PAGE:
Hearing on U.S. Pilots in Brazil Called a "Circus"

By Robert Mark on June 9th, 2007

When Joe LePore and Jan Paladino – the two U.S. Legacy pilots, where released from house arrest in Brazil late last year, everyone wondered if they’d ever be called back to testify.

And let’s face it, we’ve all wondered what we’d do if we were in their places when our presence was demanded in a country with a system of justice so different from our own. Would any trial, could any there be fair?

The two pilots were indicted last week and charged by the Brazilian Federal Police with being responsible for the mid-air collision over the Amazon that claimed the lives of all 154 people aboard a Gol Airlines Boeing 737. Four Brazilian air traffic controllers were also charged in the tragedy although the final aviation safety report detailing any probable cause is not yet complete.

Some members of Brazil’s Camara dos deputados, the equivalent of the U.S. House of Representatives, expressed outrage Wednesday at a hearing in Brasilia on the accident where Embraer employee Daniel Bachman testified. Bachman, the Brazilian-born son of two Americans, was a passenger on the Legacy.

Most supporters of President Lula’s government responsible for the indictment had hoped Bachman would point the finger at LePore and Paladino.

Calling Wednesday’s Congressional hearing “a circus,” Jetwhine’s reporter in Brazil added, “They wanted Bachmann to say he provided the U.S. pilots with instructions on how to fly the plane. The lawyers of some victims want to prove that the pilots were not familiar with the plane.”

Both pilots attended Flight Safety Training on the Legacy before the flight. Paladino also flew an ERJ-145 – similar to the Legacy – for Continental Express.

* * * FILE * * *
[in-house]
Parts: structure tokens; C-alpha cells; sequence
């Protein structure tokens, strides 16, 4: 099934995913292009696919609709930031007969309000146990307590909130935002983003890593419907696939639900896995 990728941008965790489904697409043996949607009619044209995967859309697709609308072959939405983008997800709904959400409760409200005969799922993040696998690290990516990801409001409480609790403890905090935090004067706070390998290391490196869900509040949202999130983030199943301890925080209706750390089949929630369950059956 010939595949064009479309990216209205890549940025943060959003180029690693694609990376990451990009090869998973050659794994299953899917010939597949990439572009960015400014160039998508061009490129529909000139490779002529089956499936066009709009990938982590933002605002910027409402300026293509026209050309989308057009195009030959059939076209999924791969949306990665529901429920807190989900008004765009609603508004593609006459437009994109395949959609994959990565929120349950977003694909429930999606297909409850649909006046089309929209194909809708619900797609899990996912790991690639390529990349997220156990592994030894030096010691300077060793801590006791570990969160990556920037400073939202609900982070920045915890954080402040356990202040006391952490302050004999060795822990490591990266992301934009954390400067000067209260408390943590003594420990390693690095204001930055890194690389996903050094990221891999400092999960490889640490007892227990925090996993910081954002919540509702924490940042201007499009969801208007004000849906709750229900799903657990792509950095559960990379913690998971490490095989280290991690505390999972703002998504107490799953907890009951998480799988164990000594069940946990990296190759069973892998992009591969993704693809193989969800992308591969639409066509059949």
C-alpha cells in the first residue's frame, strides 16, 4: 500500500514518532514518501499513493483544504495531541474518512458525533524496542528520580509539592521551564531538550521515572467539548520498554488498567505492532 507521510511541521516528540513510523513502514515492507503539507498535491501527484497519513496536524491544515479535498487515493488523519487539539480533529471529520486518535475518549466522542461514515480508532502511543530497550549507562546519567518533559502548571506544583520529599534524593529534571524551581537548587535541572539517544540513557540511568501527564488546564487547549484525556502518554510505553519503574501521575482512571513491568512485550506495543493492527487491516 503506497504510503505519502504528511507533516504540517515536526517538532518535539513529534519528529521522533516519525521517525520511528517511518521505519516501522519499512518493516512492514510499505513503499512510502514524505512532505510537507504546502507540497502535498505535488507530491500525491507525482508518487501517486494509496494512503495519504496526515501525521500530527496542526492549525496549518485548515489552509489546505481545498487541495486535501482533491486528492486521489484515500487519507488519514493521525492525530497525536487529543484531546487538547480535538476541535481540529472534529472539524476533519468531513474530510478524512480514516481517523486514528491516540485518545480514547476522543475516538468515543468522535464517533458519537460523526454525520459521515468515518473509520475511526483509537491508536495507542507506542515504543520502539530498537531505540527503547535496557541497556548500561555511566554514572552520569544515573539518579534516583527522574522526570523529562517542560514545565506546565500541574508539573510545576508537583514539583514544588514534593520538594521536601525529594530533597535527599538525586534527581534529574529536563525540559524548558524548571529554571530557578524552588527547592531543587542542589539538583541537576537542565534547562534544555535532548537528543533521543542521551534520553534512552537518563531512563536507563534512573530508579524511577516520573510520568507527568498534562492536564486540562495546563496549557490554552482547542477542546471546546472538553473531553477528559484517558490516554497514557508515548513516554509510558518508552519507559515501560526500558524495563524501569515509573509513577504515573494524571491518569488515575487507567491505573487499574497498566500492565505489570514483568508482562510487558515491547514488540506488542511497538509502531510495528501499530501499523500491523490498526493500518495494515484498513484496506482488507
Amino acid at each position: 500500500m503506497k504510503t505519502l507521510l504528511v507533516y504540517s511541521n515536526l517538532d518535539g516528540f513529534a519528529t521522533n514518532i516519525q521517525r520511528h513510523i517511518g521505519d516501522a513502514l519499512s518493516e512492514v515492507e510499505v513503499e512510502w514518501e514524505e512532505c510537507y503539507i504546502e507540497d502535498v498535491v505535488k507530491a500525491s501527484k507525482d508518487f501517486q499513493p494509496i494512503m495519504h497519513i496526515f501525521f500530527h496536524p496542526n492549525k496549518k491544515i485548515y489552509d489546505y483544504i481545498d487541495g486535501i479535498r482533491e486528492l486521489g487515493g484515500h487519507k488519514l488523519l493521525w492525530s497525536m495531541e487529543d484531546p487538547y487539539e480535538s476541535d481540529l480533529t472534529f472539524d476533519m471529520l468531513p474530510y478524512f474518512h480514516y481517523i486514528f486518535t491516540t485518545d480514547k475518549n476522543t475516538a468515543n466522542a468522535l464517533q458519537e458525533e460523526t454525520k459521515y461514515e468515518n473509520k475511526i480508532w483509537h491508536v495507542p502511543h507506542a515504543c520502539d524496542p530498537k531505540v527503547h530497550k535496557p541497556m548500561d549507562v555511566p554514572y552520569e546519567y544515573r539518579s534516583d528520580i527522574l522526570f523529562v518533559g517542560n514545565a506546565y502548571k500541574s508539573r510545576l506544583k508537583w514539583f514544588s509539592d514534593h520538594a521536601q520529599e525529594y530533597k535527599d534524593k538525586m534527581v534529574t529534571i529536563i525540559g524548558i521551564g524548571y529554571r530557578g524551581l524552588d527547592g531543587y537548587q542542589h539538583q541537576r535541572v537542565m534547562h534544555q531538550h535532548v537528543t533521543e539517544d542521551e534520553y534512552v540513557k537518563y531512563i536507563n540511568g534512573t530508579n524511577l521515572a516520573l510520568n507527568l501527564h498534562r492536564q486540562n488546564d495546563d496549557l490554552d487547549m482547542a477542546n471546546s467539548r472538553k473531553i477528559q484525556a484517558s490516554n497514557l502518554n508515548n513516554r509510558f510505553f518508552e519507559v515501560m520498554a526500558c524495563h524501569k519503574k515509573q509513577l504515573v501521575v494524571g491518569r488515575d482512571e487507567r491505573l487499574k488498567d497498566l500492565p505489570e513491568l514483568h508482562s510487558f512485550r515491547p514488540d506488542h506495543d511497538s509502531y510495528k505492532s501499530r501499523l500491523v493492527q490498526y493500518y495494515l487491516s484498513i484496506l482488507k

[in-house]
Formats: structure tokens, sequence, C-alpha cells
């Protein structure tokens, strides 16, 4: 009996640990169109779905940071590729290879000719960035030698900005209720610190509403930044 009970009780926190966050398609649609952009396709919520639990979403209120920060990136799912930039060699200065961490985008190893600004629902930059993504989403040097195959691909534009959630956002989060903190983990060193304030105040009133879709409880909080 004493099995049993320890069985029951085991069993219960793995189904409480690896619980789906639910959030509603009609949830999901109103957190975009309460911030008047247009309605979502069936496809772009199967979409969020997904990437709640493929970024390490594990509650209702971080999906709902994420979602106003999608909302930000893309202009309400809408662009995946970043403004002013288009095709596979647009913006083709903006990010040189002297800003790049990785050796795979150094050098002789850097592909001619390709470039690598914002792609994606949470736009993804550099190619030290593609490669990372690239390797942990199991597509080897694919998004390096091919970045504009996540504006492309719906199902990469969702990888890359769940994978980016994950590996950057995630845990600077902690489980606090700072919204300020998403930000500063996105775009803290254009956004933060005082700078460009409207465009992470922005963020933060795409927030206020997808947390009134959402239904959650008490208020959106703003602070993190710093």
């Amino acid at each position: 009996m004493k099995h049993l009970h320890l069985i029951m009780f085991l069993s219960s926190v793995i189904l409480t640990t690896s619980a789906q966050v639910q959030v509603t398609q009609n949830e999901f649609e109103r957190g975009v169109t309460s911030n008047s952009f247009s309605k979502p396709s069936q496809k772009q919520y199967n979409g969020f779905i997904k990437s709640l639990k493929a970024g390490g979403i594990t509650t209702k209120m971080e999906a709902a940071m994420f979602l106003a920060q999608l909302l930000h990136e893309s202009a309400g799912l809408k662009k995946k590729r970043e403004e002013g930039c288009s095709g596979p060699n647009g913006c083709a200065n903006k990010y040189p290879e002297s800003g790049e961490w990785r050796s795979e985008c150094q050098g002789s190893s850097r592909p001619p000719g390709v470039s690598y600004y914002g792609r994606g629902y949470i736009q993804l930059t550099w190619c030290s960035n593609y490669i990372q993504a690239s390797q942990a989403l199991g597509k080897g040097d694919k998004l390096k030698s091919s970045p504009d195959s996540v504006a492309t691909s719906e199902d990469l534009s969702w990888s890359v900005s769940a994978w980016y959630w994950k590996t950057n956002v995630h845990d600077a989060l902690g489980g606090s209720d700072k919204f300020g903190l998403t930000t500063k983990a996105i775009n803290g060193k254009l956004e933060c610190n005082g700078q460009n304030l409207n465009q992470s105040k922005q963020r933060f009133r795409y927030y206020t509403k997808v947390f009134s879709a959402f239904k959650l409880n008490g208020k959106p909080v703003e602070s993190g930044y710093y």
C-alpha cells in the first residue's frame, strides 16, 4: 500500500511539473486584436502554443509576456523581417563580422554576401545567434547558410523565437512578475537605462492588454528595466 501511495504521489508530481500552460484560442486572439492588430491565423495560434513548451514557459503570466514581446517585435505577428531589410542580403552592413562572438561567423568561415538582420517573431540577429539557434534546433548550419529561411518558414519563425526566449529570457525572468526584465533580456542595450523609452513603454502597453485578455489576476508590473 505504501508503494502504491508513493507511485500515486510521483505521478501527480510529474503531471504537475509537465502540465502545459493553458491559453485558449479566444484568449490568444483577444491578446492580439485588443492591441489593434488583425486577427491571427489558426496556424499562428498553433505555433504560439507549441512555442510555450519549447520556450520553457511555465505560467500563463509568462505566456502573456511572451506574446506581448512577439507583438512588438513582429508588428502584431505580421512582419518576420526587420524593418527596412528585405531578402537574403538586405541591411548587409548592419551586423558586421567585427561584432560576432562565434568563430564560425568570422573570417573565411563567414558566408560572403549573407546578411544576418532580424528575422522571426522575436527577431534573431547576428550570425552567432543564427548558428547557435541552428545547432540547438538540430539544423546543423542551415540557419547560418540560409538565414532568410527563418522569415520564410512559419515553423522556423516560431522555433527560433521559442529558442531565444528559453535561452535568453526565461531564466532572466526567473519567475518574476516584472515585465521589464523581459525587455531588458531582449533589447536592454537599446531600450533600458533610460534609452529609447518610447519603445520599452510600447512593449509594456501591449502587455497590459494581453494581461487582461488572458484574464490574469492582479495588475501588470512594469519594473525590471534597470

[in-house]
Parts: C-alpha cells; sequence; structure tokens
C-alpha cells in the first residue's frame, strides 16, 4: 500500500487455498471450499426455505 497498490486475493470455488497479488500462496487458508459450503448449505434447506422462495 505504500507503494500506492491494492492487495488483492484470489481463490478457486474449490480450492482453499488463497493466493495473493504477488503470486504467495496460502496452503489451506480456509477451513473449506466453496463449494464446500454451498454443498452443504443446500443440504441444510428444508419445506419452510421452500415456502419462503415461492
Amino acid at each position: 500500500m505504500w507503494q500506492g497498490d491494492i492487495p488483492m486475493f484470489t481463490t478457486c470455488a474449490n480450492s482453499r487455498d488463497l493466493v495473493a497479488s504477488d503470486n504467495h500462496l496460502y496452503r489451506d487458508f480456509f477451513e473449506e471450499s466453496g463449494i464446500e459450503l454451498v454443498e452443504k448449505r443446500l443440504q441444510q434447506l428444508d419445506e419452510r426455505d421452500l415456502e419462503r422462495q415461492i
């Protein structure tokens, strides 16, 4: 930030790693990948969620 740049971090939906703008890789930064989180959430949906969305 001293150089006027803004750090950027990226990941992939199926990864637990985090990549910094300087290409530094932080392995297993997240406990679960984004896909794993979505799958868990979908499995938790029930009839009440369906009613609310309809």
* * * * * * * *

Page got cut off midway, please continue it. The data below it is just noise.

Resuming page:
Jetwhine also learned, “Brazilian Congressional representative Vic Pires, one of the main critics of the U.S. pilots, wanted Bachmann to say he heard the pilots admit the TCAS/Transponder was turned-off. They are saying that Bachmann is only trying to protect the pilots because they became friends.”

Playing to the national TV cameras, Pires presented transcripts at the hearing from an unknown source that again claimed to document “stunt flying” by LePore and Paladino before the collision.

“Someone on TV called Bachman a liar because he would not accuse the pilots of any wrong-doing,” our reporter explained. “Quite the opposite, Bachman said that the pilots are fully qualified to fly the Legacy and that he would fly again with them at any time.”

The next step may well be a Brazilian government demand for the appearance of LePore and Paladino. We asked our reporter for his assessment of the consequences if the two pilots fail to return to Brasilia. “Not returning to Brazil would mean LePore and Paladino would give-up the opportunity to prove that they are innocent.”

“I understand that a decision to return to Brazil is very difficult,” our reporter admitted. “They had a difficult time here and were victims of absurd accusations. If they decide simply to forget that Brazil exists, I would certainly understand.”

Another question on everyone’s mind is what happens to the next crew that runs afoul of a foreign civilian bureaucrat over an aviation matter in Brazil or any where else in the world.

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